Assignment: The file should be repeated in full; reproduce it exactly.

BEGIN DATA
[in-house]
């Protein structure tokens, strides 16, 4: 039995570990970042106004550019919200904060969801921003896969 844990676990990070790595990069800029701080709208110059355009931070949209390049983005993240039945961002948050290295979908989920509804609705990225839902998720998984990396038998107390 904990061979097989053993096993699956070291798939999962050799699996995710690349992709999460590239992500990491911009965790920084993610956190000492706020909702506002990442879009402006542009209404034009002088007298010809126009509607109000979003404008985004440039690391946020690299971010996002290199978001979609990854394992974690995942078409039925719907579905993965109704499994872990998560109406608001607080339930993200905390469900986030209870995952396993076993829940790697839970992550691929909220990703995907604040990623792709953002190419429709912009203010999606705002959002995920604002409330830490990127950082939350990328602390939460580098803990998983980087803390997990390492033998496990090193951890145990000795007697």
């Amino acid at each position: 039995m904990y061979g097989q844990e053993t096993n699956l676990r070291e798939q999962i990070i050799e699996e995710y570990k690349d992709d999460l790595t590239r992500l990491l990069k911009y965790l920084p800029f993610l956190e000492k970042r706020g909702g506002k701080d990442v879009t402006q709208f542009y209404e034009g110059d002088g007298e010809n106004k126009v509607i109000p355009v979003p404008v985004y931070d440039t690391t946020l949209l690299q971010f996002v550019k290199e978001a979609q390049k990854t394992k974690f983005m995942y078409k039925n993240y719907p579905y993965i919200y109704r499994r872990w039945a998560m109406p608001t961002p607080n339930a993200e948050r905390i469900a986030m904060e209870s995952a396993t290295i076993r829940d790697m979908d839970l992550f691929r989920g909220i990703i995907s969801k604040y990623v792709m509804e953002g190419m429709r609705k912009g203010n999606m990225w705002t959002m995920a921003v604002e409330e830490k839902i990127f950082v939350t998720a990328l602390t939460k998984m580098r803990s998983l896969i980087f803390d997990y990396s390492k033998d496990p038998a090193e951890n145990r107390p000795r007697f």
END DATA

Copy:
[in-house]
């Protein structure tokens, strides 16, 4: 039995570990970042106004550019919200904060969801921003896969 844990676990990070790595990069800029701080709208110059355009931070949209390049983005993240039945961002948050290295979908989920509804609705990225839902998720998984990396038998107390 904990061979097989053993096993699956070291798939999962050799699996995710690349992709999460590239992500990491911009965790920084993610956190000492706020909702506002990442879009402006542009209404034009002088007298010809126009509607109000979003404008985004440039690391946020690299971010996002290199978001979609990854394992974690995942078409039925719907579905993965109704499994872990998560109406608001607080339930993200905390469900986030209870995952396993076993829940790697839970992550691929909220990703995907604040990623792709953002190419429709912009203010999606705002959002995920604002409330830490990127950082939350990328602390939460580098803990998983980087803390997990390492033998496990090193951890145990000795007697």
């Amino acid at each position: 039995m904990y061979g097989q844990e053993t096993n699956l676990r070291e798939q999962i990070i050799e699996e995710y570990k690349d992709d999460l790595t590239r992500l990491l990069k911009y965790l920084p800029f993610l956190e000492k970042r706020g909702g506002k701080d990442v879009t402006q709208f542009y209404e034009g110059d002088g007298e010809n106004k126009v509607i109000p355009v979003p404008v985004y931070d440039t690391t946020l949209l690299q971010f996002v550019k290199e978001a979609q390049k990854t394992k974690f983005m995942y078409k039925n993240y719907p579905y993965i919200y109704r499994r872990w039945a998560m109406p608001t961002p607080n339930a993200e948050r905390i469900a986030m904060e209870s995952a396993t290295i076993r829940d790697m979908d839970l992550f691929r989920g909220i990703i995907s969801k604040y990623v792709m509804e953002g190419m429709r609705k912009g203010n999606m990225w705002t959002m995920a921003v604002e409330e830490k839902i990127f950082v939350t998720a990328l602390t939460k998984m580098r803990s998983l896969i980087f803390d997990y990396s390492k033998d496990p038998a090193e951890n145990r107390p000795r007697f």